He added that as an Umno member, it was a duty for Khairy to know policies of the government and talk about it.

"It doesn't mean that when we talk about the policy, it means that it's the policy he suggested," he said when commenting on a statement made by his predecessor, Tun Dr Mahathir Mohamad yesterday alleging that Khairy was responsible for the major defeat suffered by Barisan Nasional (BN) in the just-concluded general election.

The Umno president said what happened to Khairy was due to the misperception based on the fact that the latter was the son-in-law of the Prime Minister.

"He's not the one who says `Babah (daddy), please accept this and I (Abdullah) accept it, and this one you (Abdullah) must do. He doesn't do that.

"This is a perception, I think it's a wrong perception and I pity Khairy for that kind of perception that happened on his goal, and his relationship with me as son-in-law and father-in-law," he said. The Prime Minister said Khairy was a person who spoke openly and had actively voiced out his opinion as many had heard during the Umno general assembly. "Anybody is free to give opinions, anybody is free to give views, and Khairy, like anybody else, speaks openly and statements do come out in the Press," said Abdullah.

-- BERNAMA

Sunday, March 9, 2008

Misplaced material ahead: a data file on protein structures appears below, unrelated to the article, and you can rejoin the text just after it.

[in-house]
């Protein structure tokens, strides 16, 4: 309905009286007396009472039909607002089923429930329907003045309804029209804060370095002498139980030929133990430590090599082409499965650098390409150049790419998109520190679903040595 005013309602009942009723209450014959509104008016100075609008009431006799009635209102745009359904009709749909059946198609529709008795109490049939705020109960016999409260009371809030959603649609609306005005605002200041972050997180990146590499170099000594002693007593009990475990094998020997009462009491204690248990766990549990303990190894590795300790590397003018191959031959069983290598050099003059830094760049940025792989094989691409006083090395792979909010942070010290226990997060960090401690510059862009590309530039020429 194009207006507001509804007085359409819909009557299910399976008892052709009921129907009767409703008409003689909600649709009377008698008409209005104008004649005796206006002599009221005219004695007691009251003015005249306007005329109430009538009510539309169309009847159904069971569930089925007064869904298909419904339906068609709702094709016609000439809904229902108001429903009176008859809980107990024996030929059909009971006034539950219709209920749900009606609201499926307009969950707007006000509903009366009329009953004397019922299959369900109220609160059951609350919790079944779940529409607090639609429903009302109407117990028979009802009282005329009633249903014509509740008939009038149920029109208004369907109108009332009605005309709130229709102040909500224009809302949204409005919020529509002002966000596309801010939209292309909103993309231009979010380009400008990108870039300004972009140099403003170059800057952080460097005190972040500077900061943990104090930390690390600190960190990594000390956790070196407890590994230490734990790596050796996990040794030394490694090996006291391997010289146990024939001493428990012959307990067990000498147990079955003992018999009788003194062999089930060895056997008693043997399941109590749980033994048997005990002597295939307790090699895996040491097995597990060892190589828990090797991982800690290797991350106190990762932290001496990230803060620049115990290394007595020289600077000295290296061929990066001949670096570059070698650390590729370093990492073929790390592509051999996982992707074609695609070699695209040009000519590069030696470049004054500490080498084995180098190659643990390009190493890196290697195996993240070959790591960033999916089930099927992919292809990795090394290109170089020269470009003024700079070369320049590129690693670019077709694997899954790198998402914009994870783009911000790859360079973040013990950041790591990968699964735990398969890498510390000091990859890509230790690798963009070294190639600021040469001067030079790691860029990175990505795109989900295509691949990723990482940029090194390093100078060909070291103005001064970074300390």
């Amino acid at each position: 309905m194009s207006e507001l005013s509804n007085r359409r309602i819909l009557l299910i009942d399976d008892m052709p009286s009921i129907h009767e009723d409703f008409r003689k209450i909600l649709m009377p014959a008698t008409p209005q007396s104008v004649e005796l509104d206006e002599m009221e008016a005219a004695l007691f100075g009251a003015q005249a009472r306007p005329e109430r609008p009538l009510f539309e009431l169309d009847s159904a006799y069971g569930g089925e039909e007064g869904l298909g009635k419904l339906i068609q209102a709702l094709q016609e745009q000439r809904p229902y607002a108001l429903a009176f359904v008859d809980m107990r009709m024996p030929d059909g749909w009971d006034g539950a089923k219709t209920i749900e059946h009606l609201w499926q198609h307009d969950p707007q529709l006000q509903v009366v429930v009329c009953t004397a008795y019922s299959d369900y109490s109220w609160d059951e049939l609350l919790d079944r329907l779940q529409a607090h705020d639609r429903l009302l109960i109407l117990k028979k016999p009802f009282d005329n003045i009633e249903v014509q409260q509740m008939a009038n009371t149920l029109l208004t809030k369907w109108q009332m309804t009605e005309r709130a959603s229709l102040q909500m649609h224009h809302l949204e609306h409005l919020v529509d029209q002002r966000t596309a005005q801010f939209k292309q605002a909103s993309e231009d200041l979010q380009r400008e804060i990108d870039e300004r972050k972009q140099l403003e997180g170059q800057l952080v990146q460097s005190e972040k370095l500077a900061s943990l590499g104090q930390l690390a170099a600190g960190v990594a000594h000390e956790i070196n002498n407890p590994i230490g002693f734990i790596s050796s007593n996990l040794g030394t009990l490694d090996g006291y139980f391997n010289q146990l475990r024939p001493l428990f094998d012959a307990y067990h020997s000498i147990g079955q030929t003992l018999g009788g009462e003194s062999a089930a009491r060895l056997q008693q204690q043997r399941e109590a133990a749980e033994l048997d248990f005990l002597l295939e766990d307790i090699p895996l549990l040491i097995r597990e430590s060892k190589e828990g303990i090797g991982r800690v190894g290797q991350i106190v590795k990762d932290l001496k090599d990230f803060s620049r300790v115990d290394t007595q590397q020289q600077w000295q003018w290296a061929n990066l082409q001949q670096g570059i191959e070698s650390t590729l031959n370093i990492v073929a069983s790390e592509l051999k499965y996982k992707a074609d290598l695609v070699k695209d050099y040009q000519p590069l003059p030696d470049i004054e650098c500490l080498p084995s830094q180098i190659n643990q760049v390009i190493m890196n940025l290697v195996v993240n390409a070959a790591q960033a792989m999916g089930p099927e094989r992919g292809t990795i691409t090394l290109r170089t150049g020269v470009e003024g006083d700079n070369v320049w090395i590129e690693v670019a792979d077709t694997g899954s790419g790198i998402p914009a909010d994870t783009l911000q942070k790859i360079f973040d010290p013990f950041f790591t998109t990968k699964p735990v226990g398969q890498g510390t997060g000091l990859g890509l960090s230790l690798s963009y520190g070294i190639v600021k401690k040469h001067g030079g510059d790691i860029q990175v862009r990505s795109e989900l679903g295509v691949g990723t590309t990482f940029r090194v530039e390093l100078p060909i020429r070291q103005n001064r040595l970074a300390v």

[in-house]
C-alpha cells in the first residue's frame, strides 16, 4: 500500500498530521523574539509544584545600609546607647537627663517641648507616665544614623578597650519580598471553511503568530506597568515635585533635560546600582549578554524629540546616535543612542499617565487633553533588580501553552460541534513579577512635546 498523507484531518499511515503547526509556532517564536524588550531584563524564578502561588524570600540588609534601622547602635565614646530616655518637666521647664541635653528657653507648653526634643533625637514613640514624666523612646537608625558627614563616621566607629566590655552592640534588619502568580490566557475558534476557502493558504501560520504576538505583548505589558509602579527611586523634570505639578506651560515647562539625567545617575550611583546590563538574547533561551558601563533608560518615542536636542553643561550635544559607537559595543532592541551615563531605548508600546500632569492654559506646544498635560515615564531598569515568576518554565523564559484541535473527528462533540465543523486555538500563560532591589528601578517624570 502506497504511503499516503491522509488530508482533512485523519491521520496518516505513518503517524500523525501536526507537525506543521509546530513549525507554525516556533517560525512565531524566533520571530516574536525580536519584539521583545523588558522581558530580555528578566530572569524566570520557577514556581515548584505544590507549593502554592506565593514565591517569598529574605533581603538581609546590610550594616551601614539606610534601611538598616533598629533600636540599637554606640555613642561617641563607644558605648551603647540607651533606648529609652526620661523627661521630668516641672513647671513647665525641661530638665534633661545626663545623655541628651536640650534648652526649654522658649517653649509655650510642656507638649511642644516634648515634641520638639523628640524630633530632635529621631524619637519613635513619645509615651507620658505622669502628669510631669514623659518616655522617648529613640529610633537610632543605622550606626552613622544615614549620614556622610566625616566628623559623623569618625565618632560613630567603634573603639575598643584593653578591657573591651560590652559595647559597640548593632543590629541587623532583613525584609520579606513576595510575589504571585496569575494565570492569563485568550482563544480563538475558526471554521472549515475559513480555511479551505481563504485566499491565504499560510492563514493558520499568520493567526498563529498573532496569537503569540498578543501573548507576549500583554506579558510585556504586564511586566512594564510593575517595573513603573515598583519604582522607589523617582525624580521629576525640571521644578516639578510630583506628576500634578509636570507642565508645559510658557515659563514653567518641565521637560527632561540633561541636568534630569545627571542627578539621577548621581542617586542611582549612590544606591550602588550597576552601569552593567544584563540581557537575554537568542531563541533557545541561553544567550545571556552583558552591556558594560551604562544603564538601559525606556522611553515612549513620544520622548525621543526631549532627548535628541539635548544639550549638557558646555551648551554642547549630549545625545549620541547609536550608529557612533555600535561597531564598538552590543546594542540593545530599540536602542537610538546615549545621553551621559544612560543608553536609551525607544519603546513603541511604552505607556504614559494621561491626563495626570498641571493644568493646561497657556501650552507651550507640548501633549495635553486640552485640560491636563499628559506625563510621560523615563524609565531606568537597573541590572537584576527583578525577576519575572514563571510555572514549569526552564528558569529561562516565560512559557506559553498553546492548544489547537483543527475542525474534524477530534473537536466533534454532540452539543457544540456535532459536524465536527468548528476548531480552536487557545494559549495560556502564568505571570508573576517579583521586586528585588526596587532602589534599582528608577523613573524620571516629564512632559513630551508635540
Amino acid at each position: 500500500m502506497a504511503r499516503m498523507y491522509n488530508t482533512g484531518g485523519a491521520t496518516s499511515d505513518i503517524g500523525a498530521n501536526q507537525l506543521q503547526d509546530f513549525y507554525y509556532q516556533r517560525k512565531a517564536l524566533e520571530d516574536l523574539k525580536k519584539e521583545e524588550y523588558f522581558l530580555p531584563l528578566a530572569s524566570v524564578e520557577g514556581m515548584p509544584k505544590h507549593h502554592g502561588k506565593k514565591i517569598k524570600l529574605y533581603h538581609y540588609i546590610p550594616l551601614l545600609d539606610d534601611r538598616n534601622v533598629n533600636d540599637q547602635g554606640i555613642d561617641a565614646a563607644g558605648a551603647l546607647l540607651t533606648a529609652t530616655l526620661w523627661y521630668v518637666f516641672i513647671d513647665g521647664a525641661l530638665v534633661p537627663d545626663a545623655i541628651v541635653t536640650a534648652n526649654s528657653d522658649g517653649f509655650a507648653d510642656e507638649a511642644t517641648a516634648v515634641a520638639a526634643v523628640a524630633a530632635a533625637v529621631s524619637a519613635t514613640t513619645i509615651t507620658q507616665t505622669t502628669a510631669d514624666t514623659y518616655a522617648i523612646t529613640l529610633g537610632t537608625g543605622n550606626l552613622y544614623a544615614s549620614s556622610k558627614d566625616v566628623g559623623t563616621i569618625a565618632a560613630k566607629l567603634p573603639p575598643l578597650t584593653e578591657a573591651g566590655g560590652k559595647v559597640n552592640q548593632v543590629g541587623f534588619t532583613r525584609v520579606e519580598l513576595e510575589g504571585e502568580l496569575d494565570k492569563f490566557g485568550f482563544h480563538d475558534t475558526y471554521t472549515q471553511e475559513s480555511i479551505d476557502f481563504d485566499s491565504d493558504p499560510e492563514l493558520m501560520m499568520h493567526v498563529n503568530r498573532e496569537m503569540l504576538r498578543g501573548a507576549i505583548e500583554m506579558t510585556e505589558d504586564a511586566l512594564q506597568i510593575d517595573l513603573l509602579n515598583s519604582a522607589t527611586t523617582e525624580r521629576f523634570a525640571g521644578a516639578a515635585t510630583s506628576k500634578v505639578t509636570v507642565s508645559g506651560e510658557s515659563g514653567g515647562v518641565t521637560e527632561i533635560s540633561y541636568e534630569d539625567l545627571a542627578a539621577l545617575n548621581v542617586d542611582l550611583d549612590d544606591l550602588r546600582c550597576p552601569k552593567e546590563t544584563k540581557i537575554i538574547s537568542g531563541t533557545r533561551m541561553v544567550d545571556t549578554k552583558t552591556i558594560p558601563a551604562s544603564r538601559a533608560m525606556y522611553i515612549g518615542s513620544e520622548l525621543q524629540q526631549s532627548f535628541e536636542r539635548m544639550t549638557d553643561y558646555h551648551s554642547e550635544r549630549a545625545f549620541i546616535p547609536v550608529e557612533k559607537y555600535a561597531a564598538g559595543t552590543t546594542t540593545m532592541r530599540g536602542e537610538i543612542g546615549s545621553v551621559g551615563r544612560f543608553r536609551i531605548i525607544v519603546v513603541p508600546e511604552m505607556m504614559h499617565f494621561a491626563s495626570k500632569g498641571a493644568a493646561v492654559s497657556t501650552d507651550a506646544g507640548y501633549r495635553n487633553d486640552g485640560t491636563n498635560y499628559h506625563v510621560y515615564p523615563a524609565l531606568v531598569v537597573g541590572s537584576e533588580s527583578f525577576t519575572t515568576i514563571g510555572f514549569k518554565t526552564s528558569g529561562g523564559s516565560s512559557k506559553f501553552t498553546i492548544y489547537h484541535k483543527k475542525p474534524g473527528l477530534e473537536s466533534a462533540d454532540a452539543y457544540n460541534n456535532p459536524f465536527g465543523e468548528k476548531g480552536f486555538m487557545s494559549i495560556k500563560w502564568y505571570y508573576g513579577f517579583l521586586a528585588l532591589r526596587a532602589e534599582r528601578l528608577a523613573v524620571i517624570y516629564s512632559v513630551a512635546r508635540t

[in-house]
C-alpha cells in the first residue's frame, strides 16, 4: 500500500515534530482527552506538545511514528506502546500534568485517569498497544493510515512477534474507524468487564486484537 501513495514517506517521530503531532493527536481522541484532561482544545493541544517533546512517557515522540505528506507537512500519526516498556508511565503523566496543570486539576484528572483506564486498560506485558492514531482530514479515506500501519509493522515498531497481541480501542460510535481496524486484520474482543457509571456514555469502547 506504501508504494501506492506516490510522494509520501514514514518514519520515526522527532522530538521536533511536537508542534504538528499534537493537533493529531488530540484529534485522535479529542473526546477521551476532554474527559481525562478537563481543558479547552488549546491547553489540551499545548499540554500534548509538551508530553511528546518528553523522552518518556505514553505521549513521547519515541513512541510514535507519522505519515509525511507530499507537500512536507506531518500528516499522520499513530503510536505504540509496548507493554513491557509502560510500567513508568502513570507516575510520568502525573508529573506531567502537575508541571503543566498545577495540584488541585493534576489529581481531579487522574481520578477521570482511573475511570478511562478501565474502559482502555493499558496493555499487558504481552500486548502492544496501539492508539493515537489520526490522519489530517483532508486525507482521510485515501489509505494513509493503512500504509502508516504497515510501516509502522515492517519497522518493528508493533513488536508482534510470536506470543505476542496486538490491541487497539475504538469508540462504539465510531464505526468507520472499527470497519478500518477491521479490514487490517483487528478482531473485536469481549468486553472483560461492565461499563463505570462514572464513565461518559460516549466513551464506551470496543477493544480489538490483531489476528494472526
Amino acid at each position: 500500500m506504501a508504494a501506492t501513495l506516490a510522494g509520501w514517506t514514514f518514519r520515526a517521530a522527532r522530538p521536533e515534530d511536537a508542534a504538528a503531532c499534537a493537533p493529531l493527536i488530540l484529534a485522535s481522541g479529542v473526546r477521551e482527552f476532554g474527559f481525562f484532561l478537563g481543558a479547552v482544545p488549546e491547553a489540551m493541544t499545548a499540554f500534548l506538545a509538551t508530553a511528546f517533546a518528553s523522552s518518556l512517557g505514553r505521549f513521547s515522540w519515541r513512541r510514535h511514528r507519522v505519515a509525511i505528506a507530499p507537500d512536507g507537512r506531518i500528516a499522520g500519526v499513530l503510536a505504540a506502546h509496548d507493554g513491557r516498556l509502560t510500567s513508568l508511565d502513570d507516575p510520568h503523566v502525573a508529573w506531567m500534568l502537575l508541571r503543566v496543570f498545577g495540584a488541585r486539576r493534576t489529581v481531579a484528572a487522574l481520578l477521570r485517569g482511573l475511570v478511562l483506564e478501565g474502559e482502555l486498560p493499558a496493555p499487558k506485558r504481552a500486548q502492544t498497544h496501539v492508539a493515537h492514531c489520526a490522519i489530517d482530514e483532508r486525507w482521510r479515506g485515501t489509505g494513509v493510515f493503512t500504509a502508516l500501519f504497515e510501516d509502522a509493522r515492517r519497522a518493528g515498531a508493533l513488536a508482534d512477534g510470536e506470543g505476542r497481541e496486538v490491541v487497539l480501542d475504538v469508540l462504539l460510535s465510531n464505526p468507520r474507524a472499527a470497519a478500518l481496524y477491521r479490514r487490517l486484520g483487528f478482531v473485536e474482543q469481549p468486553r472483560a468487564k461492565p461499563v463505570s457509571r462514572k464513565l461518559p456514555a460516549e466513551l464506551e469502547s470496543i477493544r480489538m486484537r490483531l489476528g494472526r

"I don't see it that way (vote of no confidence on the government)"

As The Sleepy Head approaches his final days, his darndest quotes and flowery slogans will be part of the history...

From Malaysiakini:

Pak Lah to meet King on Monday to form gov’t - 2.25am

In a live TV broadcast caretaker Prime Minister Abdullah Ahmad Badawi says he will seek an audience with the Yang di Pertuan Agong on Monday to form the next federal government following BN’s simple majority win in the 12th general elections.

To a reporter’s question on whether the BN coalition would be denied its two-thirds majority in Parliament, Abdullah said: “This is what the people want if they do not want us to have a two-thirds majority.”

When asked whether the massive lost by BN was a vote of no confidence on the government, he said, "I don't see it that way."